The changing political discourse in
India and its implications on the 2014 election is something
that’s hotly debated among certain section of the intelligentsia.
The new discourse came into limelight with the Anna Hazare
movement to bring in effective Lokpal Bill to check the menace of
corruption that has seeped into the body politics of the country.
Buoyed by the social media and the electronic media, particularly
the 24x7 news, the new political discourse took a flying start.
Many compared Anna Hazare with the pied-piper of Hamilton, who
will banish corruption from the country. The sheer number of
people, who came out on the streets to support Anna Hazare,
demonstrated that a new freedom struggle has begun in the country.
While there was a general consensus
on controlling corruption in high places, the demand for an extra
constitutional authority to adjudicate the governance was
unacceptable to the people. It’s this realization that dampened
the initial euphoria for Anna Hazare movement.
The movement further lost its sheen when it started dictating
terms from the streets, attacking the Prime Minister and his
cabinet colleagues leveling charges of corruption. The people, who
had firm faith in the system of governance started cold
shouldering those trying to bring systemic correction to the
political apparatus of the country.
Eventually, the fledgling Anna
Hazare movement fizzled out. The Gandhian unsure whether his
vision and mission could ever be achieved disassociated with his
team and withdrew from the centre stage. It seemed he was more
bothered to salvage his personal integrity rather than changing
the political discourse in the country.
However, from the debris of Anna
movement emerged, Arvind Kejrewal, another harbinger of social
change, who is currently holding the center stage in the country.
He is trying to hold aloft the flag that Anna unfurled to start a
new political discourse in the country.
Kejrewal, armed with documents, that he has acquired through RTI,
shot his first salvo at Robert Vadra, the son in law of AICC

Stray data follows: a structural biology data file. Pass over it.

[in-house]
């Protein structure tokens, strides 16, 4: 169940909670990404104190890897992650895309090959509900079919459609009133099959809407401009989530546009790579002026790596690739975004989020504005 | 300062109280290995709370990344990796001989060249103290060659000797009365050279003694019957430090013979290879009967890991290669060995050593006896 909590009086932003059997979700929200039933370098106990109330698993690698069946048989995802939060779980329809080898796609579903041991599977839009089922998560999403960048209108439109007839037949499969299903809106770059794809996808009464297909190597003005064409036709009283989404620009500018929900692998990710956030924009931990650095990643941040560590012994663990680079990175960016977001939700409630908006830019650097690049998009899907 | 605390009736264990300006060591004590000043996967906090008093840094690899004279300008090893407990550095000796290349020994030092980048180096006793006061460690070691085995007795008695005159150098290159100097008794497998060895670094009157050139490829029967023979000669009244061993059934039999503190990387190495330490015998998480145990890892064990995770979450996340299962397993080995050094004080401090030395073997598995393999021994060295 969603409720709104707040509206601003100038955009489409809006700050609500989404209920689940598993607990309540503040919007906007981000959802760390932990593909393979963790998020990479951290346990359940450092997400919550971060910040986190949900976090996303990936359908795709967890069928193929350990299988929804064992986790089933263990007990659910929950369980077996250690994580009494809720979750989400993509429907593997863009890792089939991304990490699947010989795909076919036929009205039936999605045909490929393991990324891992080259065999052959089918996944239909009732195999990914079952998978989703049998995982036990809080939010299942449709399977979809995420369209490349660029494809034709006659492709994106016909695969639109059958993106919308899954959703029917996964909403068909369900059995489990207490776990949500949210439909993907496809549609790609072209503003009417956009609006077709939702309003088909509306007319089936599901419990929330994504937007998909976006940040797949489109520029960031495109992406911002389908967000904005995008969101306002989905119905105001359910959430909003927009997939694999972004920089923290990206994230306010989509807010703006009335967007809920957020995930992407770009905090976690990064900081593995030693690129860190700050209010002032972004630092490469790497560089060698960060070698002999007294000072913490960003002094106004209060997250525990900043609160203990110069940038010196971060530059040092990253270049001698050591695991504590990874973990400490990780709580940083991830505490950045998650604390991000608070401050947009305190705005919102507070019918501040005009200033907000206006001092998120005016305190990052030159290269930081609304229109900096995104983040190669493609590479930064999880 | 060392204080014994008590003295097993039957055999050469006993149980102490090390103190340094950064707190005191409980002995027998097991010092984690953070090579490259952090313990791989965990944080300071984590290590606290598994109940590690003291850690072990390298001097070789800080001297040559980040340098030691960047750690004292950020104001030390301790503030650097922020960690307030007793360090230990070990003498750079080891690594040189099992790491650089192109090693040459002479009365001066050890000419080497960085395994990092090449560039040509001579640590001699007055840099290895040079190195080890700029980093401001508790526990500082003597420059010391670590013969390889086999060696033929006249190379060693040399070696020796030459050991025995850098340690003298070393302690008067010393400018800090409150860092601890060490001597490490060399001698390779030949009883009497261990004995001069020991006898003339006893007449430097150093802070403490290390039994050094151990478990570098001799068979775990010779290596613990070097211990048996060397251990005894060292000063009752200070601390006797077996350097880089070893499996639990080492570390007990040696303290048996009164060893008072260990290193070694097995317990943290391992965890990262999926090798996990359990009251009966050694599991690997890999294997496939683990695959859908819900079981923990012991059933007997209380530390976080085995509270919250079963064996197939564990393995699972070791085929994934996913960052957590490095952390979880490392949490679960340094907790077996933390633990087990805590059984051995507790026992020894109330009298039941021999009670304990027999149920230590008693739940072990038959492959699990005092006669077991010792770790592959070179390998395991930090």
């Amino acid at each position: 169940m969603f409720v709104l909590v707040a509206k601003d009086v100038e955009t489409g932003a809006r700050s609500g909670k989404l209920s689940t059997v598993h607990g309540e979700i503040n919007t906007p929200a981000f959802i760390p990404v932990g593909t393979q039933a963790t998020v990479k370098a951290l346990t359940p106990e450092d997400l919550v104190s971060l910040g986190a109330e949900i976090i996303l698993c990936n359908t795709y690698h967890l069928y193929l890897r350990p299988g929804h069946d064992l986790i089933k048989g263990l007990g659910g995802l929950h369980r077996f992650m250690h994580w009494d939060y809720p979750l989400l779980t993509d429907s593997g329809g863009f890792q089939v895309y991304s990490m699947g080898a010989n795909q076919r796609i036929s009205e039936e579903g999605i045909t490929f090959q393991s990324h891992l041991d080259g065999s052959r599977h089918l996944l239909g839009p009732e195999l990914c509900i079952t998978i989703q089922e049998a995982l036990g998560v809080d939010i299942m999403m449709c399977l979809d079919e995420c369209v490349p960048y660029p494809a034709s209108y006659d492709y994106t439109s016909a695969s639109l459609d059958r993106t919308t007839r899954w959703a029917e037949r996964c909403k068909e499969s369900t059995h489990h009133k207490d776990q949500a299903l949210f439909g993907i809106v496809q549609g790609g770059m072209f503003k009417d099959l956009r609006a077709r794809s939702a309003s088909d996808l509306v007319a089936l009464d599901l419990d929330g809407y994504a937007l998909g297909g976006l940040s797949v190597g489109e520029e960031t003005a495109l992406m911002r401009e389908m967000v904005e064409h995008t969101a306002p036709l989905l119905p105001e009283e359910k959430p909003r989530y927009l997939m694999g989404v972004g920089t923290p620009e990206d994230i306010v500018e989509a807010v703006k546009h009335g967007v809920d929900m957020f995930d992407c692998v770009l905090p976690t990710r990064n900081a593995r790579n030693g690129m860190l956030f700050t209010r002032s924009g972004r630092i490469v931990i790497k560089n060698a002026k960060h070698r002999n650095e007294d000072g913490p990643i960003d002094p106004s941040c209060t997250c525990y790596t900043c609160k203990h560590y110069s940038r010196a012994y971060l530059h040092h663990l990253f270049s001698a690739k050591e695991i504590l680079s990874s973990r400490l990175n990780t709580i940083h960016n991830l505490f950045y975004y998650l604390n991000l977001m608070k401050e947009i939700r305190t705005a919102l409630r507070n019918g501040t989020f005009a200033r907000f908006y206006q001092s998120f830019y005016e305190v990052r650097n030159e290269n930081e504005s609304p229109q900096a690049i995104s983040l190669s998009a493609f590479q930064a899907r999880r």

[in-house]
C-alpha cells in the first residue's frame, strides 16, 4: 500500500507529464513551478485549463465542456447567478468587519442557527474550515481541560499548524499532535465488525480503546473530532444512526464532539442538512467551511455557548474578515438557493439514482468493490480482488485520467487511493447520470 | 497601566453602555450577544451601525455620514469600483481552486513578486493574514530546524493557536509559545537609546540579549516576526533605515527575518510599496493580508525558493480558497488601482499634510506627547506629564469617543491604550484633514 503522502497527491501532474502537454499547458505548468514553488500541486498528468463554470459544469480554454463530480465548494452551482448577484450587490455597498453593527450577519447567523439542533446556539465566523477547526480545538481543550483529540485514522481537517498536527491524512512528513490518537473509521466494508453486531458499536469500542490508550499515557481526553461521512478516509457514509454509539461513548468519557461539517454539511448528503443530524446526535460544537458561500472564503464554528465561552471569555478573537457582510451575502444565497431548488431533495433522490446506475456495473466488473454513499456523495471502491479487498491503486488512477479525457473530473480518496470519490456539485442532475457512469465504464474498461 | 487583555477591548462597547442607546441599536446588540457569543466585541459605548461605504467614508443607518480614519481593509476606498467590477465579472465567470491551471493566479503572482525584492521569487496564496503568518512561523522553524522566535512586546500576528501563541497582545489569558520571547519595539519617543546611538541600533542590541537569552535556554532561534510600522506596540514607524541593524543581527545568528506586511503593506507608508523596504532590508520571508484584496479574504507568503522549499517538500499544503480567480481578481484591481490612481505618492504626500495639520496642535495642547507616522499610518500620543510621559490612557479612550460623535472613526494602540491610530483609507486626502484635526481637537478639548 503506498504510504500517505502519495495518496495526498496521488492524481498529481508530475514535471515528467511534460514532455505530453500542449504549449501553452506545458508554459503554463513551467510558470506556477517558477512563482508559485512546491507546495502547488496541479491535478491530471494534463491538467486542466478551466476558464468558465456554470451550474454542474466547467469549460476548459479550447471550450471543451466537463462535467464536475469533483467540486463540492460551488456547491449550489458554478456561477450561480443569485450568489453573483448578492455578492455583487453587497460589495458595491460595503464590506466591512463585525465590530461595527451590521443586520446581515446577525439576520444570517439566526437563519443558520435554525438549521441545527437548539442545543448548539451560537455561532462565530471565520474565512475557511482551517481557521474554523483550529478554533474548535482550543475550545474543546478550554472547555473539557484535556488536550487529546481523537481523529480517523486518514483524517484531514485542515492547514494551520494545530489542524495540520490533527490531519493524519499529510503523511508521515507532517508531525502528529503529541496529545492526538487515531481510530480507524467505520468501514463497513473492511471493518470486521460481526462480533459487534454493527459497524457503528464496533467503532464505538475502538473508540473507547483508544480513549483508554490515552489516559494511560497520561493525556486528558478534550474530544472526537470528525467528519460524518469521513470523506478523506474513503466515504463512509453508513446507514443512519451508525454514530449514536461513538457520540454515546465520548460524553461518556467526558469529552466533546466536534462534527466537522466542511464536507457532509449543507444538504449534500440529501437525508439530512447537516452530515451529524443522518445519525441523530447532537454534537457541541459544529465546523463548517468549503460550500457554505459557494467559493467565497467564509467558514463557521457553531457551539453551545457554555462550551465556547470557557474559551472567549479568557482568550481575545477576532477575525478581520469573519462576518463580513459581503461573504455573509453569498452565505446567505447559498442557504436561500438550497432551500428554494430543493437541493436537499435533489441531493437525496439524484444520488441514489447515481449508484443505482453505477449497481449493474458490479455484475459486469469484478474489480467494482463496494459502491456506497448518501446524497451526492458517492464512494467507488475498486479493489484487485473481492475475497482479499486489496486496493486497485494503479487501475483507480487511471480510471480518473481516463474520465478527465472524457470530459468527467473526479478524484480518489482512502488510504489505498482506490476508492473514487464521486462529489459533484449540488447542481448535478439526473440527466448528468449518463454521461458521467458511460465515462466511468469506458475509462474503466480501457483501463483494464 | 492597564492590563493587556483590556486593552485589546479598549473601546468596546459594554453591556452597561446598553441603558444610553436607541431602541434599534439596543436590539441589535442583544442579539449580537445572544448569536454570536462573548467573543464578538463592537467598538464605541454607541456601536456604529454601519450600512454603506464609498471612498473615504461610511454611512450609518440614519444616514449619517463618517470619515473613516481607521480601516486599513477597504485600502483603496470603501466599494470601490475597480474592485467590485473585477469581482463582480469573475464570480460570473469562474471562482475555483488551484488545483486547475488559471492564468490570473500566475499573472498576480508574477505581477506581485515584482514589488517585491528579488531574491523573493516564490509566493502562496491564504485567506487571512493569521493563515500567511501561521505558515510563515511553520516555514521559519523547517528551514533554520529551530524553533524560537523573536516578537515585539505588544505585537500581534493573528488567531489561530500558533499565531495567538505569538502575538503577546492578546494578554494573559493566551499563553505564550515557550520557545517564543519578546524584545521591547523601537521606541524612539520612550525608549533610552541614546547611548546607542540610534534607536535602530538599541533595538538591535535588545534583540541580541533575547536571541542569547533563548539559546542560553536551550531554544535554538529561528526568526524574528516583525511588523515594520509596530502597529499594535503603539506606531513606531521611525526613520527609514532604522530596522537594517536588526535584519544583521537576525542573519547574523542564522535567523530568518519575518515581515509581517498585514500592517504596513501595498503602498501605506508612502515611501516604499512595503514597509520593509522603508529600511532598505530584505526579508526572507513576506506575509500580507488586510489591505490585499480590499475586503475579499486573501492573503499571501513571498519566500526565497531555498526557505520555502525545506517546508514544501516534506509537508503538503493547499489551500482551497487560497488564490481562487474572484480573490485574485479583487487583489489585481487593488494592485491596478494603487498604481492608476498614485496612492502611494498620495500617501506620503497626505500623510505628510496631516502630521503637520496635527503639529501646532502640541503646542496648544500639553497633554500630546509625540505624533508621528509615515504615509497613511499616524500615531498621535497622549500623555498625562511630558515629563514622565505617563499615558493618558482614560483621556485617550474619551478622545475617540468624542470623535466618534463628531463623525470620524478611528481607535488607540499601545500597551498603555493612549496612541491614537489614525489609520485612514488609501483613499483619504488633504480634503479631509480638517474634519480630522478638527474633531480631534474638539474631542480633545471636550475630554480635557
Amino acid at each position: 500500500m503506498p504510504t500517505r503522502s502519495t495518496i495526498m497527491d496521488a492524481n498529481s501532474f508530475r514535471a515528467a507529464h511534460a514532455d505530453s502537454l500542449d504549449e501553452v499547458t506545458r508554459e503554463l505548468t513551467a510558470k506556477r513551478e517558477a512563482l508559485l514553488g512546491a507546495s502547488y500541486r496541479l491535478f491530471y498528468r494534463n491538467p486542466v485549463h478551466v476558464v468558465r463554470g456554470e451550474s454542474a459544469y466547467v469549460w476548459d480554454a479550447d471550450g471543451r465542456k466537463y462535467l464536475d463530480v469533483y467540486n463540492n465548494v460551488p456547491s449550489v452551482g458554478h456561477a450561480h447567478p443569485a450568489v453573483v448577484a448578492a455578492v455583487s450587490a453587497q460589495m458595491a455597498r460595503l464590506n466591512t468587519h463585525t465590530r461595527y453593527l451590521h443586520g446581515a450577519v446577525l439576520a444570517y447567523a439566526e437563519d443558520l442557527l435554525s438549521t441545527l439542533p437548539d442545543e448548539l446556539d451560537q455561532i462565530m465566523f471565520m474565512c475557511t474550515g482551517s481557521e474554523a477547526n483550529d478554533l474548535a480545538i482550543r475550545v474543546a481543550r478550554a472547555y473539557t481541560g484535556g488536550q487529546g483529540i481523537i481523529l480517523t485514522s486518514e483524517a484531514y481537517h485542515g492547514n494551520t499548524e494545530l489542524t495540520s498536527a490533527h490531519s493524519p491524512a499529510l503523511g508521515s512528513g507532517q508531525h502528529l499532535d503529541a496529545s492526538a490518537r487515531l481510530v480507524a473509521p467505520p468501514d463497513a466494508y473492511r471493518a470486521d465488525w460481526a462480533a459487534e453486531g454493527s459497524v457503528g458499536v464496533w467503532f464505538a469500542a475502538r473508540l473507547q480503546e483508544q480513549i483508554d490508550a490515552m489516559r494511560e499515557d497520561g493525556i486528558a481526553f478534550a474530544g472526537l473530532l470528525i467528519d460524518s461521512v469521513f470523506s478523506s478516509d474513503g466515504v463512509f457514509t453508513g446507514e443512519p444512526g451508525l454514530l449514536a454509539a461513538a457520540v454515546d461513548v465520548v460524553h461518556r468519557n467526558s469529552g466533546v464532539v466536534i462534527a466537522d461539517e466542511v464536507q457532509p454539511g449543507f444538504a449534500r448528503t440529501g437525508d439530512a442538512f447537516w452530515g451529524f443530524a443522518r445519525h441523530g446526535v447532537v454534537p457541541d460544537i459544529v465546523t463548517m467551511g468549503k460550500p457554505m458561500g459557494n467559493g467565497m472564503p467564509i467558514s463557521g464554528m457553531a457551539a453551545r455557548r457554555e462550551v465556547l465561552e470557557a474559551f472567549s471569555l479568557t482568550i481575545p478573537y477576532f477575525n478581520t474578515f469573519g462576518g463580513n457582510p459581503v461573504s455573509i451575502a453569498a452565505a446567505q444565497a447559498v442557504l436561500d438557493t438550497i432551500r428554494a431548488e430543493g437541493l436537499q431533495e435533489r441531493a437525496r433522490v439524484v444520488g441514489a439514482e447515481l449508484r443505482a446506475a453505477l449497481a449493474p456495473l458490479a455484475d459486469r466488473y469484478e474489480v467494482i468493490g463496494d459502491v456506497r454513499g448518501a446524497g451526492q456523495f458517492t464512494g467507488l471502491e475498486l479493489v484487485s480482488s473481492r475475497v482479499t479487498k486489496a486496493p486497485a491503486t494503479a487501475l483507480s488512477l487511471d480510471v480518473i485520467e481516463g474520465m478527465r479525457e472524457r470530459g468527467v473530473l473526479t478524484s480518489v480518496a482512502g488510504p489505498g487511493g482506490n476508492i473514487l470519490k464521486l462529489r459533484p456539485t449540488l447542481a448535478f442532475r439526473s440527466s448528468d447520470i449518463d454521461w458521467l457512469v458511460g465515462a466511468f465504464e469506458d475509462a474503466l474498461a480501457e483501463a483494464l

president Sonia Gandhi. His next hunt was Union Law Minister
Salman Khrshid. He then trained his guns at the BJP president
Nitin Gadkari, accusing all of them being corrupt.
It is with such strident campaign
Kejrewal, announced his entry into the politics. He now aspires to
win majority and change the political discourse of the country.
Will he do all this? The verdict 2014 can only be its testimony.
In changing the political discourse
of the country, the media, particularly the 24x7 news channels are
supposedly playing a big role. However, the question remains how
far they are positively inclined?
Even as Assam burned with human
exodus reaching unimaginable numbers; the 24x7 media focused on
Anna’s fast in Delhi. The fast of Ramdev and Anna Hazare was much
more important to the media then the fast by Sami Nigmmananda, who
died trying to save river Ganga from pollution.
In order to change the political discourse in the country, the
trial by media has become the order of the day. The media is
performing the role of the courts, where people like Kejrewal rush
in front of the cameras and level charges against public figures.
His coverage assures huge eyeballs but at what cost needs to be
Instant, charges, instant prosecution, instance justice, have all
become the trade mark of the electronic media reportage these
days. The functioning of the electronic media is equated with the
Khap Panchayats because the similarities between them.
If Kejrewal is so convinced about his allegations, why he is not
going to the courts to seek justice, why he is rushing to the
media. Speculations are rife that there is some quid pro quo
arrangement between Kejrewal and the media, that’s giving him
Markandey Katju, former Supreme
Court judge and currently Chairman of the Press Council of India
has commented on this phenomenon. He writes; “This incident (Salman
Khurshid) is not just an isolated one, because often complaints
are made that in their hurry to give breaking news, the media,
specially the broadcast media, does not do proper investigation
before attacking someone’s reputation. For a self respecting man,
death is preferable to dishonor.”
In this context, two important developments have taken place. The
first is the defamation suit filed by Salman Khurshid against the
media outlet for damaging his reputation. The outcome of this case
is eagerly awaited because it will decide whether the free run
that the 24x7 media is enjoying now would continue or will it be
made accountable, as demanded by Markandey Katju.
The second is the defamation suite filed by Delhi Chief Minister
Shiela Dixit, against Arvind Kejrewal, for tarring her reputation
as a public figure.
The verdict of both the cases is eagerly awaited as they may have
a far reaching impact that may give direction to the future
political discourse in the country.
Muijtaba is a journalist based in Chennai. He can be contacted at